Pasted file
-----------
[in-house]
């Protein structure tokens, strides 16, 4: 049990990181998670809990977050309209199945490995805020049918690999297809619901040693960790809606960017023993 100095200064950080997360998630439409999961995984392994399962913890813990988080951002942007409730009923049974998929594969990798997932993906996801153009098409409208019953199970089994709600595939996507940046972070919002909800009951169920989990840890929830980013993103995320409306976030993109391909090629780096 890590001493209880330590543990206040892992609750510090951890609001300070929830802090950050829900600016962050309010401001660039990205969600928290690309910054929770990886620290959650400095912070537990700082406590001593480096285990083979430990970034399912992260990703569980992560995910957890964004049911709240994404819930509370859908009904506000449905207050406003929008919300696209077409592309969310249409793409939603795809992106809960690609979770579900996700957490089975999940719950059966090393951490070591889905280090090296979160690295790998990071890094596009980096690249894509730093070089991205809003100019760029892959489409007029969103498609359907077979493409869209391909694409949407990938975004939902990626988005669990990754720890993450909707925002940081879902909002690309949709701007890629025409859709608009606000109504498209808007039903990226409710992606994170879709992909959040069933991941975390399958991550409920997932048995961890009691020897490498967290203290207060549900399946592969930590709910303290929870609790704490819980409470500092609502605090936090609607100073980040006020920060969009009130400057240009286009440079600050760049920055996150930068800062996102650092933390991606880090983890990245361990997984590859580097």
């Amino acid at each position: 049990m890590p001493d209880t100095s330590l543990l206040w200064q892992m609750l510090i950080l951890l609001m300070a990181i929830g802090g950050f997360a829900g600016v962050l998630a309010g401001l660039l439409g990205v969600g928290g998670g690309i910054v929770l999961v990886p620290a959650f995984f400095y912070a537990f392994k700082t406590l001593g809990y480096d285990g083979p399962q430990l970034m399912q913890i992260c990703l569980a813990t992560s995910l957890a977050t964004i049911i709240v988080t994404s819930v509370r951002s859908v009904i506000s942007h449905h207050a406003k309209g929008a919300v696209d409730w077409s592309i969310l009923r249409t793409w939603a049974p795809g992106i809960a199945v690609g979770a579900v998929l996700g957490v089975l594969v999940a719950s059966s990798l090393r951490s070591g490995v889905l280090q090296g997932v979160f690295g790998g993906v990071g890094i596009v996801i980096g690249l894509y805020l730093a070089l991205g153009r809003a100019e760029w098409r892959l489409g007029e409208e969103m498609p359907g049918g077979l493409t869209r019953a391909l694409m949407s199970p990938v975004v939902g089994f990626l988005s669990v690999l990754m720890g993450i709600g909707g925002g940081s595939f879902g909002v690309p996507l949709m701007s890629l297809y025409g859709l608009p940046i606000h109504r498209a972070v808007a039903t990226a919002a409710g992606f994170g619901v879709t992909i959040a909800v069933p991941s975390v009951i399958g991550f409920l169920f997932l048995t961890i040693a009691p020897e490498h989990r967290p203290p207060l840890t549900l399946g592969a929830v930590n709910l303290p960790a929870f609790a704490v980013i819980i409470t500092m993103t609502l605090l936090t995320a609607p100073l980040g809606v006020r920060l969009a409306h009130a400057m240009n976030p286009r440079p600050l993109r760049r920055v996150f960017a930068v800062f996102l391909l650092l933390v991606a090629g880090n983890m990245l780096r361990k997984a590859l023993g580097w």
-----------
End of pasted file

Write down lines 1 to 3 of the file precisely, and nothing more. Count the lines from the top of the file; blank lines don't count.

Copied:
[in-house]
């Protein structure tokens, strides 16, 4: 049990990181998670809990977050309209199945490995805020049918690999297809619901040693960790809606960017023993 100095200064950080997360998630439409999961995984392994399962913890813990988080951002942007409730009923049974998929594969990798997932993906996801153009098409409208019953199970089994709600595939996507940046972070919002909800009951169920989990840890929830980013993103995320409306976030993109391909090629780096 890590001493209880330590543990206040892992609750510090951890609001300070929830802090950050829900600016962050309010401001660039990205969600928290690309910054929770990886620290959650400095912070537990700082406590001593480096285990083979430990970034399912992260990703569980992560995910957890964004049911709240994404819930509370859908009904506000449905207050406003929008919300696209077409592309969310249409793409939603795809992106809960690609979770579900996700957490089975999940719950059966090393951490070591889905280090090296979160690295790998990071890094596009980096690249894509730093070089991205809003100019760029892959489409007029969103498609359907077979493409869209391909694409949407990938975004939902990626988005669990990754720890993450909707925002940081879902909002690309949709701007890629025409859709608009606000109504498209808007039903990226409710992606994170879709992909959040069933991941975390399958991550409920997932048995961890009691020897490498967290203290207060549900399946592969930590709910303290929870609790704490819980409470500092609502605090936090609607100073980040006020920060969009009130400057240009286009440079600050760049920055996150930068800062996102650092933390991606880090983890990245361990997984590859580097």
């Amino acid at each position: 049990m890590p001493d209880t100095s330590l543990l206040w200064q892992m609750l510090i950080l951890l609001m300070a990181i929830g802090g950050f997360a829900g600016v962050l998630a309010g401001l660039l439409g990205v969600g928290g998670g690309i910054v929770l999961v990886p620290a959650f995984f400095y912070a537990f392994k700082t406590l001593g809990y480096d285990g083979p399962q430990l970034m399912q913890i992260c990703l569980a813990t992560s995910l957890a977050t964004i049911i709240v988080t994404s819930v509370r951002s859908v009904i506000s942007h449905h207050a406003k309209g929008a919300v696209d409730w077409s592309i969310l009923r249409t793409w939603a049974p795809g992106i809960a199945v690609g979770a579900v998929l996700g957490v089975l594969v999940a719950s059966s990798l090393r951490s070591g490995v889905l280090q090296g997932v979160f690295g790998g993906v990071g890094i596009v996801i980096g690249l894509y805020l730093a070089l991205g153009r809003a100019e760029w098409r892959l489409g007029e409208e969103m498609p359907g049918g077979l493409t869209r019953a391909l694409m949407s199970p990938v975004v939902g089994f990626l988005s669990v690999l990754m720890g993450i709600g909707g925002g940081s595939f879902g909002v690309p996507l949709m701007s890629l297809y025409g859709l608009p940046i606000h109504r498209a972070v808007a039903t990226a919002a409710g992606f994170g619901v879709t992909i959040a909800v069933p991941s975390v009951i399958g991550f409920l169920f997932l048995t961890i040693a009691p020897e490498h989990r967290p203290p207060l840890t549900l399946g592969a929830v930590n709910l303290p960790a929870f609790a704490v980013i819980i409470t500092m993103t609502l605090l936090t995320a609607p100073l980040g809606v006020r920060l969009a409306h009130a400057m240009n976030p286009r440079p600050l993109r760049r920055v996150f960017a930068v800062f996102l391909l650092l933390v991606a090629g880090n983890m990245l780096r361990k997984a590859l023993g580097w």